{821} revision 3 modified: 07-09-2010 14:46 gmt

Differential evolution (DE) is an optimization method, somewhat like Neidler-Mead or simulated annealing (SA). Much like genetic algorithms, it utilizes a population of solutions and selection to explore and optimize the objective function. However, it instead of perturbing vectors randomly or greedily descending the objective function gradient, it uses the difference between individual population vectors to update hypothetical solutions. See below for an illustration.

At my rather cursory reading, this serves to adapt the distribution of hypothetical solutions (or population of solutions, to use the evolutionary term) to the structure of the underlying function to be optimized. Judging from images/821_1.pdf Price and Storn (the inventors), DE works in situations where simulated annealing (which I am using presently, in the robot vision system) fails, and is applicable to higher-dimensional problems than simplex methods or SA. The paper tests DE on 100 dimensional problems, and it is able to solve these with on the order of 50k function evaluations. Furthermore, they show that it finds function extrema quicker than stochastic differential equations (SDE, alas from 85) which uses the gradient of the function to be optimized.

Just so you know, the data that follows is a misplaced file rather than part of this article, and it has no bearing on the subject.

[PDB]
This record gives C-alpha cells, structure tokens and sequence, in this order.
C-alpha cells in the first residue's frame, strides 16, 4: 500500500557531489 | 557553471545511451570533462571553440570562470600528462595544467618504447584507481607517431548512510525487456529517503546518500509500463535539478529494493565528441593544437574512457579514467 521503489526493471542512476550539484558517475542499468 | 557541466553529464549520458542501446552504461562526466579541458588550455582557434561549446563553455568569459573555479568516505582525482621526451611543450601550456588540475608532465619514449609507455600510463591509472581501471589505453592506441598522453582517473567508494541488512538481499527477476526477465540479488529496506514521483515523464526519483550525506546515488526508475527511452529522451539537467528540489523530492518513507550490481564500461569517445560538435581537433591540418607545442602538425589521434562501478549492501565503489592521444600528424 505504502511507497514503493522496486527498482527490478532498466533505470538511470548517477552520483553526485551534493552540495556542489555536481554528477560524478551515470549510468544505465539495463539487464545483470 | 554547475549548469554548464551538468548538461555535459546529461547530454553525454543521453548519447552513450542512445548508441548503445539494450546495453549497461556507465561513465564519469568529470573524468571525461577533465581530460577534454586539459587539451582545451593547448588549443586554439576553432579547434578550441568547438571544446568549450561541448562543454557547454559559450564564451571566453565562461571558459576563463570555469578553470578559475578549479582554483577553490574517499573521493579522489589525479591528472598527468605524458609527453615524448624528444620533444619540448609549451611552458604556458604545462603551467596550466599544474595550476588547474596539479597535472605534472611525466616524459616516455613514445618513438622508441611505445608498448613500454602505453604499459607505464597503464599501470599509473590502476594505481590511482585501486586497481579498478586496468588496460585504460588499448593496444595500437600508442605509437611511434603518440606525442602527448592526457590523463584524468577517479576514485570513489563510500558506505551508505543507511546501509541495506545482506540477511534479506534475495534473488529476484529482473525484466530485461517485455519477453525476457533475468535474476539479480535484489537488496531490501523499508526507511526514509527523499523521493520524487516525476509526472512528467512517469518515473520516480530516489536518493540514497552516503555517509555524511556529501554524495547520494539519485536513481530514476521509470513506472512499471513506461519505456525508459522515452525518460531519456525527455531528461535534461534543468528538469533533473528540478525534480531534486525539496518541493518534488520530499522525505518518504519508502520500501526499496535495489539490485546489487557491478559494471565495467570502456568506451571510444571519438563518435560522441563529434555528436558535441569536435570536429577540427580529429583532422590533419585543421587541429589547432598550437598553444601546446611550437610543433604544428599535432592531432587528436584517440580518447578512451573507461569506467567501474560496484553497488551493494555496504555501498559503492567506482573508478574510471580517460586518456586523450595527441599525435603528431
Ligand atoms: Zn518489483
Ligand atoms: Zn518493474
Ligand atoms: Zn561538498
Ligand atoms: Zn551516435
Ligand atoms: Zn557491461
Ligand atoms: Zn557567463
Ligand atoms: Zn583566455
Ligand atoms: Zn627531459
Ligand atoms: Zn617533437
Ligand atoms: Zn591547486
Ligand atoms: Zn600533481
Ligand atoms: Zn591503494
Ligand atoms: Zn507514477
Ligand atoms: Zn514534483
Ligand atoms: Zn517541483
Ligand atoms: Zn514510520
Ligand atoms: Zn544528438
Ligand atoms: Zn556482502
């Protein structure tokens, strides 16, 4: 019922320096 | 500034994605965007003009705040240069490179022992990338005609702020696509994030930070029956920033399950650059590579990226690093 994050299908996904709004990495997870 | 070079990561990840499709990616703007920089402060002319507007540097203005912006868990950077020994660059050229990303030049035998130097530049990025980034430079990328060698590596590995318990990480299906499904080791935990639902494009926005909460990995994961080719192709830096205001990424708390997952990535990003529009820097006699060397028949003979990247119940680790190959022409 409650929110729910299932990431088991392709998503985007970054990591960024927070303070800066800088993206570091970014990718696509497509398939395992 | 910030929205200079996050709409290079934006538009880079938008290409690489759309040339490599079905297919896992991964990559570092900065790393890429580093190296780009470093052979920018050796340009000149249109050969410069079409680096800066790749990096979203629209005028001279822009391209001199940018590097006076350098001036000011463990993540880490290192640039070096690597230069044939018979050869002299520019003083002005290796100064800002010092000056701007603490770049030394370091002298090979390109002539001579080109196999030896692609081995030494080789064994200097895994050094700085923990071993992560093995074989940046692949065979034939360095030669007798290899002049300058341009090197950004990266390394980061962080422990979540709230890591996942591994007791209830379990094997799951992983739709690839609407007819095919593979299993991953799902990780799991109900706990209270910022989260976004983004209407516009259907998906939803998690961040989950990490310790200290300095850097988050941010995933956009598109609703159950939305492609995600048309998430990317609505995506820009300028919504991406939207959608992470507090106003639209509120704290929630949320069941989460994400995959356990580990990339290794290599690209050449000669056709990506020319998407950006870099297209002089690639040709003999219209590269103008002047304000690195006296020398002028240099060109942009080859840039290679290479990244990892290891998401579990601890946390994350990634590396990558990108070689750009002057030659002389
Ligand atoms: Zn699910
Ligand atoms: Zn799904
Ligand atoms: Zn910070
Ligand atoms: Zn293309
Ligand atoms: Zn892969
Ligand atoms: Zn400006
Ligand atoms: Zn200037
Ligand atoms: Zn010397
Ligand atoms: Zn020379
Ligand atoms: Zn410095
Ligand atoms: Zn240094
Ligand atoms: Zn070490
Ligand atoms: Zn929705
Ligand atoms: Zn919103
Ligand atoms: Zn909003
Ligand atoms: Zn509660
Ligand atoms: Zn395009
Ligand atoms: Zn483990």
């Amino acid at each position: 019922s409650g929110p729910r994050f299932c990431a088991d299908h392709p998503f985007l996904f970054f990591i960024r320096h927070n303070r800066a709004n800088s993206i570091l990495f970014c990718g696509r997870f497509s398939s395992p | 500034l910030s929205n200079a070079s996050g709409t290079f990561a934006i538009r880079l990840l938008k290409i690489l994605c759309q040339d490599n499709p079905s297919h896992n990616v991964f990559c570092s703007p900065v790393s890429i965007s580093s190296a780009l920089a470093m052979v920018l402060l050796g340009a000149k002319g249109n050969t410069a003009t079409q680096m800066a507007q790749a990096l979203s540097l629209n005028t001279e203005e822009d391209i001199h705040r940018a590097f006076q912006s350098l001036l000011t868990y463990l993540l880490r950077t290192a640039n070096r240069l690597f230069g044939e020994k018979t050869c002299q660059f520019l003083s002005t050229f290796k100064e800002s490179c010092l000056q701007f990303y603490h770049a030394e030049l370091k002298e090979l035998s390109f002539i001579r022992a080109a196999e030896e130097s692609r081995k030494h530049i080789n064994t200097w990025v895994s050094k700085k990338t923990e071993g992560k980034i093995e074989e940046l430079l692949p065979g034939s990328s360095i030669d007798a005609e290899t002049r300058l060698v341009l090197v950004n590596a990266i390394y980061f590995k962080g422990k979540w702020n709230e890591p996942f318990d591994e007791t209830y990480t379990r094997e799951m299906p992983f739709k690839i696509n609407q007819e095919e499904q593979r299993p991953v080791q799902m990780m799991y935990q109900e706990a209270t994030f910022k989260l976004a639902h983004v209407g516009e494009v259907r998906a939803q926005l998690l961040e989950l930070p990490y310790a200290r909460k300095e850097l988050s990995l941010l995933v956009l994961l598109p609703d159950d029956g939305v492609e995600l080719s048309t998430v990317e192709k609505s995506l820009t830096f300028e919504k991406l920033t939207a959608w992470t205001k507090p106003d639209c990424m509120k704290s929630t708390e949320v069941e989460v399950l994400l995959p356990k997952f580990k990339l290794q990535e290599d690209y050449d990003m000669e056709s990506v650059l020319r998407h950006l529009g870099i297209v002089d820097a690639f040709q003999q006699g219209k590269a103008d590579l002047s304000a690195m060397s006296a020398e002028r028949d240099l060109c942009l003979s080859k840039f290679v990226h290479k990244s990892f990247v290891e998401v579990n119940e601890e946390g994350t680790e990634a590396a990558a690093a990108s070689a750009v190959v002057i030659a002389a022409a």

I'm surprised that this method slipped under my radar for so long - why hasn't anyone mentioned this? Is it because it has no proofs of convergence? has it more recently been superseded? (the paper is from 1997). Yet, I'm pleased because it means that there are also many other algorithms equally clever and novel (and simple?), out their in the literature or waiting to be discovered.